Although the vacuum of space is sparser than any vacuum we can yet create in the laboratory, it is not completely devoid of any matter, and I find it fascinating how interstellar gas can have real, observable effects. In fact, there can even be sound in the vacuum of space, even if they are the sort that our human ears could never hear.
Given my fascination, it is no surprise that my attention would be drawn to news that a debris disk around a young star may be deformed because of interstellar gas. A deformed debris disk might indicate the presence of a planet as was the case for Fomalhaut b. However, the debris disk around a star like HD 61005 may instead be deformed due to pressure from the interstellar gas as the young star system travels through interstellar space. It would be like how smoke trails behind as a steam locomotive speeds by.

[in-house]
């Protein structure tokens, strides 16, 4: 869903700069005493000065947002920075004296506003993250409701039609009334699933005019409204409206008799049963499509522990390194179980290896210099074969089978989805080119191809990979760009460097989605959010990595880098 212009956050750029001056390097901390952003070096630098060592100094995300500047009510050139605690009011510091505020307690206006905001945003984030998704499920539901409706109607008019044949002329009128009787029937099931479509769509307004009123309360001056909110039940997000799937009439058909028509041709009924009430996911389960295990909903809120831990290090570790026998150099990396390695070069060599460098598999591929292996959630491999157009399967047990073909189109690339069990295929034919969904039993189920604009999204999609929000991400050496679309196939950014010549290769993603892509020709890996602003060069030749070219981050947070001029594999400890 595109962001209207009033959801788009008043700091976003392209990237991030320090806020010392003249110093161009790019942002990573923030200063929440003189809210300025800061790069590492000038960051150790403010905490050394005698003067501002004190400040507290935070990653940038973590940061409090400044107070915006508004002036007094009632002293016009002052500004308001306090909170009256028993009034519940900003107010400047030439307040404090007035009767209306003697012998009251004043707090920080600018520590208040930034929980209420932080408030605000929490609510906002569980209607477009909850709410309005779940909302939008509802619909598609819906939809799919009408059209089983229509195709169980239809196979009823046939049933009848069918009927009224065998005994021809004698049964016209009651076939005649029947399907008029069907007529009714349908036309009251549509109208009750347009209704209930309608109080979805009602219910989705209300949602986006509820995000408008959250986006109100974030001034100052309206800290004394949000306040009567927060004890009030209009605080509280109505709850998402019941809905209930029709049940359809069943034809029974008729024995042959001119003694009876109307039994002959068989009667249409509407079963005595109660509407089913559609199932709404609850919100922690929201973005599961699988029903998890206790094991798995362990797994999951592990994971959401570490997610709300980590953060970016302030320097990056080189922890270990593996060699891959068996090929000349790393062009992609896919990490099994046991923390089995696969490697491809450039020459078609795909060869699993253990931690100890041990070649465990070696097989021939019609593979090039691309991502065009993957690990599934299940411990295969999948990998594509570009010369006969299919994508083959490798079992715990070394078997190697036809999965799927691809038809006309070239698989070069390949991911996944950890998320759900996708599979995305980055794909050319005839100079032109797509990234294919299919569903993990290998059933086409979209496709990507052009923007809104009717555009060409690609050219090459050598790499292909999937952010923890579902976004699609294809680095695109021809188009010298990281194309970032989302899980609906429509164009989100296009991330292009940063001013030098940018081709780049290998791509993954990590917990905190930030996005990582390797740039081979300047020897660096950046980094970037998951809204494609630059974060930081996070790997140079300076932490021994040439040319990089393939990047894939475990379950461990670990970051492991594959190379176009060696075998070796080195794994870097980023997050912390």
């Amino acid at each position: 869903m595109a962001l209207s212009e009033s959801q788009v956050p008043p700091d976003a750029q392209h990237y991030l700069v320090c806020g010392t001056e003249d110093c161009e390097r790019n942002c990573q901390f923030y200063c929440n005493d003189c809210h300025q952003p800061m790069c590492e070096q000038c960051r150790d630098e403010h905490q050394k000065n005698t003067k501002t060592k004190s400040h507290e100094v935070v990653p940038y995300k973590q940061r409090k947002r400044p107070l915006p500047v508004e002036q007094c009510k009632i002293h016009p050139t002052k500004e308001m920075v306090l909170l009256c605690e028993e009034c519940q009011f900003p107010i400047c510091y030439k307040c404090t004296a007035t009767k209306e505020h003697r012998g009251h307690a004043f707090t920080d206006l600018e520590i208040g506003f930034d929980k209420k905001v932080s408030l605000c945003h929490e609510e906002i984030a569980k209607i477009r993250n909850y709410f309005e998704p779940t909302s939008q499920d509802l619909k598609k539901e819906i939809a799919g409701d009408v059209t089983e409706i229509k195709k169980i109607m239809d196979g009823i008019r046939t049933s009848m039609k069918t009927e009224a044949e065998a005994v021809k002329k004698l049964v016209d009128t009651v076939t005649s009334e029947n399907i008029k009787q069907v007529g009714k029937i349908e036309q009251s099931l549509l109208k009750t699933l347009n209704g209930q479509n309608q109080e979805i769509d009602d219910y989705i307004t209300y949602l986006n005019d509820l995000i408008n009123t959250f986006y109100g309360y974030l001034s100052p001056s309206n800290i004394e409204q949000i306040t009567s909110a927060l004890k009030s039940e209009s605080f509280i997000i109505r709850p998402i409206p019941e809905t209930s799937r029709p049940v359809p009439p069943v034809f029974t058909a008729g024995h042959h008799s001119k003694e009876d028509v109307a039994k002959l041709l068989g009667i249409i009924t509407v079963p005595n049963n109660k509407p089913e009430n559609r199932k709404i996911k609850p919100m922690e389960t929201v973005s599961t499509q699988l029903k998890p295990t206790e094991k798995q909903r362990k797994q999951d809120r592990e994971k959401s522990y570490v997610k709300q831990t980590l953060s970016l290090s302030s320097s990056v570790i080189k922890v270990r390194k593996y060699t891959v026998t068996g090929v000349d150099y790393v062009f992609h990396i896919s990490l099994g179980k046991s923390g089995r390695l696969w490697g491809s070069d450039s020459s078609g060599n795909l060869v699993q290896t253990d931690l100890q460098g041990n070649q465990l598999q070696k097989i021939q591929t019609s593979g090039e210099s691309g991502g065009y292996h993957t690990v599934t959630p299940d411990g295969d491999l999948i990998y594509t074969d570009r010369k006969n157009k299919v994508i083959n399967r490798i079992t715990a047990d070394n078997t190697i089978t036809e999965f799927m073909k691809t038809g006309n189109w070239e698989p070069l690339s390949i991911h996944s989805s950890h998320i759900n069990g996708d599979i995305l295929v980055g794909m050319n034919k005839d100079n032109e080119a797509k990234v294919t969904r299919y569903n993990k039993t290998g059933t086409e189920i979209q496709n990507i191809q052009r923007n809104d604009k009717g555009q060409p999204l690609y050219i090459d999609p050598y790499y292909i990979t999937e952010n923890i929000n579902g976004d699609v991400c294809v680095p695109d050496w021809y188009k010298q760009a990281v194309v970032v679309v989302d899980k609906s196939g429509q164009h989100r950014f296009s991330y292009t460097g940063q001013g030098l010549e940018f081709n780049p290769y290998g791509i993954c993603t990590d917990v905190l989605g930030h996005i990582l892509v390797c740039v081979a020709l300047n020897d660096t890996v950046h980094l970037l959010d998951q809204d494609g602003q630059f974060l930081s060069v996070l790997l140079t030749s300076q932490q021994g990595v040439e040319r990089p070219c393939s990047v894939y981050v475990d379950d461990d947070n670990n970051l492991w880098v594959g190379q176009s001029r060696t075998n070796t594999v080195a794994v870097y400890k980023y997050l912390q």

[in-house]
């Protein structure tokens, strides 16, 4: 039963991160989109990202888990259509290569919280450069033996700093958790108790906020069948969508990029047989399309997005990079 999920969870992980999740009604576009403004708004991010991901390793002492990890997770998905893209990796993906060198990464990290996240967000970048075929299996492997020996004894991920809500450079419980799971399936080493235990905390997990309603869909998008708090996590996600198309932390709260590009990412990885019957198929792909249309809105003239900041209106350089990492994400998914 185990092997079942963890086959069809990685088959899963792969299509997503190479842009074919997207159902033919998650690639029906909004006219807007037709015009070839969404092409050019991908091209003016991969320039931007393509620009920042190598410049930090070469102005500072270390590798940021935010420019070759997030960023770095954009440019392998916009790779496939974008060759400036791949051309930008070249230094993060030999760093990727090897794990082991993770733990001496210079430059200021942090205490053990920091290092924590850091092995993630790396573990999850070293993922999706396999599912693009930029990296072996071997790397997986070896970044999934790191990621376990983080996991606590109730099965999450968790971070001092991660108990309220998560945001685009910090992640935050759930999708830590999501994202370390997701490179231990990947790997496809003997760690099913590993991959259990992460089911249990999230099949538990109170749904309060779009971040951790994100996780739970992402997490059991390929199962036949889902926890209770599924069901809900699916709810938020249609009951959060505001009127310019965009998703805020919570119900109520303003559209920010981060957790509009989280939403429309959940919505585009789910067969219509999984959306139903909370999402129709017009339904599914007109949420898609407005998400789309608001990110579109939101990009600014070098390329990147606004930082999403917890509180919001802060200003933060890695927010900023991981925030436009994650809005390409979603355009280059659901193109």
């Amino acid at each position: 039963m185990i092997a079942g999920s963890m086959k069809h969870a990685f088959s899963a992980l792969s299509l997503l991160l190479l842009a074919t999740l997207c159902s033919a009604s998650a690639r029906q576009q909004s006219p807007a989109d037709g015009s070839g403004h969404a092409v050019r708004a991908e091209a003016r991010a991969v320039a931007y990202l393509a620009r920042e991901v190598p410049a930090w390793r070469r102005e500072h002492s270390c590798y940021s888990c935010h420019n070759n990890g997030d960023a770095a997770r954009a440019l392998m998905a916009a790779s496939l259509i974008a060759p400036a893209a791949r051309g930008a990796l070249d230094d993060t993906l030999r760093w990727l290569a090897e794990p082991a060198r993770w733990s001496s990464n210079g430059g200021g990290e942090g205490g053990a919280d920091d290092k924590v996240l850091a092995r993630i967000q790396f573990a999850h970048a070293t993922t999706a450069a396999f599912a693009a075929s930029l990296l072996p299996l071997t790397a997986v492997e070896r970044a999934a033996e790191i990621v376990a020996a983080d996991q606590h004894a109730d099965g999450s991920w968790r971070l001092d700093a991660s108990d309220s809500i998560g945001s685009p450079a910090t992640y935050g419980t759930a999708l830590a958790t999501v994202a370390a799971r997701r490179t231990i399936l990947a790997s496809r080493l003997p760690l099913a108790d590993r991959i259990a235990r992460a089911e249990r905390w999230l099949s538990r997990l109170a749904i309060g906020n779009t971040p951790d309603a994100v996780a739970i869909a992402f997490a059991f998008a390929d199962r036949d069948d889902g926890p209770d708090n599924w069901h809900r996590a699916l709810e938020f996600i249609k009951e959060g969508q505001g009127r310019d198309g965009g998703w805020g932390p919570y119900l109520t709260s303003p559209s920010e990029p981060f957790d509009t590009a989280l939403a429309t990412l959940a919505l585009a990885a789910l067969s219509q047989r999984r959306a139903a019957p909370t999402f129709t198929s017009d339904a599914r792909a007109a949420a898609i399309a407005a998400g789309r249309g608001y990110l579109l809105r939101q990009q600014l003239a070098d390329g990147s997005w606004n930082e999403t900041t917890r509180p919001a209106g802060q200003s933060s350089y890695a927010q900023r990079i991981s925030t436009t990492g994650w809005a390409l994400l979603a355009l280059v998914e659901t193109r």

If confirmed, this would be another example of how something any of us would call a vacuum is not quite a vacuum.